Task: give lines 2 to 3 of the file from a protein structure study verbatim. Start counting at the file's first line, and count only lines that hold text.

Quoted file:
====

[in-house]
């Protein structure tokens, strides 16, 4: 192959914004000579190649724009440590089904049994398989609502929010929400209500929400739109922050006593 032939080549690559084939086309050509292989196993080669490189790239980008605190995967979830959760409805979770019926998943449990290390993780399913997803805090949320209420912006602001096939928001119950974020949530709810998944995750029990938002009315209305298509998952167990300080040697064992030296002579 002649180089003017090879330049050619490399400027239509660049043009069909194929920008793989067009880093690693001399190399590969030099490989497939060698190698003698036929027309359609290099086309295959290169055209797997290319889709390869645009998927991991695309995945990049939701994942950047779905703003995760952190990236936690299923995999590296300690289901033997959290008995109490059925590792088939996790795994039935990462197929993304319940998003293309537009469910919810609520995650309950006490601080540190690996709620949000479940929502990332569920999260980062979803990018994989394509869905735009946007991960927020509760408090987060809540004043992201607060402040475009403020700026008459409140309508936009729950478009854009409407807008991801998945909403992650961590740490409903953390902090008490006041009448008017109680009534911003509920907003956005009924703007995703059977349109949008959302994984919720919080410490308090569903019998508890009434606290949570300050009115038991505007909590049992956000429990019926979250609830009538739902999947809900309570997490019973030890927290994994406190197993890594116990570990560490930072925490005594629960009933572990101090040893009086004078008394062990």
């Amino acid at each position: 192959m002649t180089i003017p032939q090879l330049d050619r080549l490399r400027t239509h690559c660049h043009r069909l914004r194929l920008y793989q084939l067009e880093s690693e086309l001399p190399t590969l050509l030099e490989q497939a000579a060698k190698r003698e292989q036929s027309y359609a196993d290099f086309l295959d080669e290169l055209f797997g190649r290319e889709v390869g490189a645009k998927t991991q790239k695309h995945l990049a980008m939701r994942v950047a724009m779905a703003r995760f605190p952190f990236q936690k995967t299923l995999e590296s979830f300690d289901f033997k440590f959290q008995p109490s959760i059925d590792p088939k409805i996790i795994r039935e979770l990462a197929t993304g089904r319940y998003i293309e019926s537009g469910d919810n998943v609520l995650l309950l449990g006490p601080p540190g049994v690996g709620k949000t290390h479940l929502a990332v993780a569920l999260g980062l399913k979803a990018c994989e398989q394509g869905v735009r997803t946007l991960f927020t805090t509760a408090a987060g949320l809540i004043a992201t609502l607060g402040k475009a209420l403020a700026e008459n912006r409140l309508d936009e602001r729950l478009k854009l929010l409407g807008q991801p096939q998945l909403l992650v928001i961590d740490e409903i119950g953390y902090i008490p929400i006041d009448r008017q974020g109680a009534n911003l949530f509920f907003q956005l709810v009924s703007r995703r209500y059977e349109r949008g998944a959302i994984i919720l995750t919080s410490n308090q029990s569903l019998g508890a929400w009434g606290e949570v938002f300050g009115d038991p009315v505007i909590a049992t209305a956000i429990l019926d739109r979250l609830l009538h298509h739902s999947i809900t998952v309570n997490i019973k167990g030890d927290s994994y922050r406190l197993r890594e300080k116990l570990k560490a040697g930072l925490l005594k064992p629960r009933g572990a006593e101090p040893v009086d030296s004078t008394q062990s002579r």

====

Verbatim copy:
């Protein structure tokens, strides 16, 4: 192959914004000579190649724009440590089904049994398989609502929010929400209500929400739109922050006593 032939080549690559084939086309050509292989196993080669490189790239980008605190995967979830959760409805979770019926998943449990290390993780399913997803805090949320209420912006602001096939928001119950974020949530709810998944995750029990938002009315209305298509998952167990300080040697064992030296002579 002649180089003017090879330049050619490399400027239509660049043009069909194929920008793989067009880093690693001399190399590969030099490989497939060698190698003698036929027309359609290099086309295959290169055209797997290319889709390869645009998927991991695309995945990049939701994942950047779905703003995760952190990236936690299923995999590296300690289901033997959290008995109490059925590792088939996790795994039935990462197929993304319940998003293309537009469910919810609520995650309950006490601080540190690996709620949000479940929502990332569920999260980062979803990018994989394509869905735009946007991960927020509760408090987060809540004043992201607060402040475009403020700026008459409140309508936009729950478009854009409407807008991801998945909403992650961590740490409903953390902090008490006041009448008017109680009534911003509920907003956005009924703007995703059977349109949008959302994984919720919080410490308090569903019998508890009434606290949570300050009115038991505007909590049992956000429990019926979250609830009538739902999947809900309570997490019973030890927290994994406190197993890594116990570990560490930072925490005594629960009933572990101090040893009086004078008394062990």
């Amino acid at each position: 192959m002649t180089i003017p032939q090879l330049d050619r080549l490399r400027t239509h690559c660049h043009r069909l914004r194929l920008y793989q084939l067009e880093s690693e086309l001399p190399t590969l050509l030099e490989q497939a000579a060698k190698r003698e292989q036929s027309y359609a196993d290099f086309l295959d080669e290169l055209f797997g190649r290319e889709v390869g490189a645009k998927t991991q790239k695309h995945l990049a980008m939701r994942v950047a724009m779905a703003r995760f605190p952190f990236q936690k995967t299923l995999e590296s979830f300690d289901f033997k440590f959290q008995p109490s959760i059925d590792p088939k409805i996790i795994r039935e979770l990462a197929t993304g089904r319940y998003i293309e019926s537009g469910d919810n998943v609520l995650l309950l449990g006490p601080p540190g049994v690996g709620k949000t290390h479940l929502a990332v993780a569920l999260g980062l399913k979803a990018c994989e398989q394509g869905v735009r997803t946007l991960f927020t805090t509760a408090a987060g949320l809540i004043a992201t609502l607060g402040k475009a209420l403020a700026e008459n912006r409140l309508d936009e602001r729950l478009k854009l929010l409407g807008q991801p096939q998945l909403l992650v928001i961590d740490e409903i119950g953390y902090i008490p929400i006041d009448r008017q974020g109680a009534n911003l949530f509920f907003q956005l709810v009924s703007r995703r209500y059977e349109r949008g998944a959302i994984i919720l995750t919080s410490n308090q029990s569903l019998g508890a929400w009434g606290e949570v938002f300050g009115d038991p009315v505007i909590a049992t209305a956000i429990l019926d739109r979250l609830l009538h298509h739902s999947i809900t998952v309570n997490i019973k167990g030890d927290s994994y922050r406190l197993r890594e300080k116990l570990k560490a040697g930072l925490l005594k064992p629960r009933g572990a006593e101090p040893v009086d030296s004078t008394q062990s002579r």